A huge collection of Nazi artifacts was discovered hidden behind a bookcase in Argentina

Earlier this month, police in Argentina raided the home of a man suspected of stashing shelves and shelves of old Nazi memorabilia. What they found was a door leading to a room full of Nazi knives, sculptures, medical devices, magnifying glasses, and a large bust portrait of Adolf Hitler.

“There are no precedents for a find like this,” head of Argentina’s federal police Nestor Roncaglia told the Associated Press. “Pieces are stolen or are imitations. But this is original and we have to get to the bottom of it.”

“There are objects to measure heads that was the logic of the Aryan race,” Argentina’s Security Minister Patricia Bullrich told the Associated Press.

Investigators are currently trying to figure out how such an extensive collection of Nazi memorabilia made it into the South American country, where several Nazi officials fled at the end of World War II.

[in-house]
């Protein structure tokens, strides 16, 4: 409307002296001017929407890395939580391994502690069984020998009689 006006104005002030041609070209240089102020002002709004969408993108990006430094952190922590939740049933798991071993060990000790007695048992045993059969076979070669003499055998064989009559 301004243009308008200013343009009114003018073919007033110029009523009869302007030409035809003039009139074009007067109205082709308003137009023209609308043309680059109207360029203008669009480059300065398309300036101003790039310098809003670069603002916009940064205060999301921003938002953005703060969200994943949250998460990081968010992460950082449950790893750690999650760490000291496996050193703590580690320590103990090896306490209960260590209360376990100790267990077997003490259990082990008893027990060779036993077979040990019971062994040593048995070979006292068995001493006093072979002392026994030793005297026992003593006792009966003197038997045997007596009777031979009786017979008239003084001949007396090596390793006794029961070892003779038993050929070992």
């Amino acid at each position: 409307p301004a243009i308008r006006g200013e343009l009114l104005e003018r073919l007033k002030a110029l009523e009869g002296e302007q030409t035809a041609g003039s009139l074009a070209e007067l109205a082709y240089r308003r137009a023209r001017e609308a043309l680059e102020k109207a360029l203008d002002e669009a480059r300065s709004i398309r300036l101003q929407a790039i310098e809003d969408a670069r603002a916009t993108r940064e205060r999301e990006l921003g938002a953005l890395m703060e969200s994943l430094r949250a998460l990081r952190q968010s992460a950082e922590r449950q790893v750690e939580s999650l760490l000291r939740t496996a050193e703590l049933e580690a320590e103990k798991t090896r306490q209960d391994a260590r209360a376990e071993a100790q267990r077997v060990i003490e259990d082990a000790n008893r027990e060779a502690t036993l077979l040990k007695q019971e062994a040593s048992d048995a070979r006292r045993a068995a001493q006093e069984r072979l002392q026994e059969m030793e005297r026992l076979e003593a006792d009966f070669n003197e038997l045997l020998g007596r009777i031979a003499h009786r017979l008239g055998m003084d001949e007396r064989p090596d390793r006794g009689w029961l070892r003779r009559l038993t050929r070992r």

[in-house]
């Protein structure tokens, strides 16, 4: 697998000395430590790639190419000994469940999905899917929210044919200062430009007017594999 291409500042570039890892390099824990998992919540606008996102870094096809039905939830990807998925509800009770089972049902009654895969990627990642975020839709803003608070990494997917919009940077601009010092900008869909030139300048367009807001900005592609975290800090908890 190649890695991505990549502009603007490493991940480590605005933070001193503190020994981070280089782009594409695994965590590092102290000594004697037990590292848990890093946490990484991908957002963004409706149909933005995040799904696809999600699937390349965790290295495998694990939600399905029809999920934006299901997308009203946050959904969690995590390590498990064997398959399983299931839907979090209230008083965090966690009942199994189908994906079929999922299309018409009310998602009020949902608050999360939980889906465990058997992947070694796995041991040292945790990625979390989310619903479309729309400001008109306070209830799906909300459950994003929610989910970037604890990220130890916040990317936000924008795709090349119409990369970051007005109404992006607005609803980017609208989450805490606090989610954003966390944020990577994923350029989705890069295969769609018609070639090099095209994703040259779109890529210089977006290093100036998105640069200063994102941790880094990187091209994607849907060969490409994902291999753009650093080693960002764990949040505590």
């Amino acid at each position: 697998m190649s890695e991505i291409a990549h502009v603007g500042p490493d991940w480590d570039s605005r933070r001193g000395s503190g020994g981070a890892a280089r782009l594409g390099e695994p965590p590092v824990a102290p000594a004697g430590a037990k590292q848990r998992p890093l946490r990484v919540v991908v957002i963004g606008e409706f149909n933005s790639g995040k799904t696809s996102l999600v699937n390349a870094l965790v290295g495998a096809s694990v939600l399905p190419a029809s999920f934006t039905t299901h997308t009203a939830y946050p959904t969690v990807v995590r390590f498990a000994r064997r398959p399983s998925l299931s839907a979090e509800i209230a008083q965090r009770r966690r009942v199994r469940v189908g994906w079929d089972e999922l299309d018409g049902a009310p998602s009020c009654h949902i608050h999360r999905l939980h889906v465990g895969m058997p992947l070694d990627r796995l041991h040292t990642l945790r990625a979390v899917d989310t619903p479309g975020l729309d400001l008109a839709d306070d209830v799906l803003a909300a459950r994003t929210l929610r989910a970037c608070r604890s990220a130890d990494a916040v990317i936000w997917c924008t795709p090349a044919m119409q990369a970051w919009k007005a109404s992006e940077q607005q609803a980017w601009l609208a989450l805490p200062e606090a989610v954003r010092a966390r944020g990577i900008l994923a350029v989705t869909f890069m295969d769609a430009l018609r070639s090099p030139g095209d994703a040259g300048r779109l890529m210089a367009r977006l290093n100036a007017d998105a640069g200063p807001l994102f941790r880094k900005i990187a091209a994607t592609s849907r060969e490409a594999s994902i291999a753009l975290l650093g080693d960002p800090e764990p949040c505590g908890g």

Here is the disturbing collection of Nazi artifacts that spent years collecting dust in one man’s northern Buenos Aires apartment.


After finding some illicit paintings at an art gallery, Argentinian police tracked down close to 75 items of old Nazi memorabilia that one Buenos Aires man kept hidden by a bookcase that led to his secret shrine.

Source: Associated Press


A Hitler photo negative, Nazi sculptures, knives, head-measuring medical devices, and children’s toys with swastikas on them were among some of the items found.


“There are objects to measure heads that was the logic of the Aryan race,” Argentina’s Security Minister Patricia Bullrich told the AP.


The police handed over the items to investigators and historians, who are trying to figure out how such a large collection made it into the home of one South American man.


After World War II, many high-ranking Nazi leaders fled to Argentina in order to escape trial back home. “Finding 75 original pieces is historic and could offer irrefutable proof of the presence of top leaders who escaped from Nazi Germany,” the president of Argentina’s largest Jewish organization told the AP.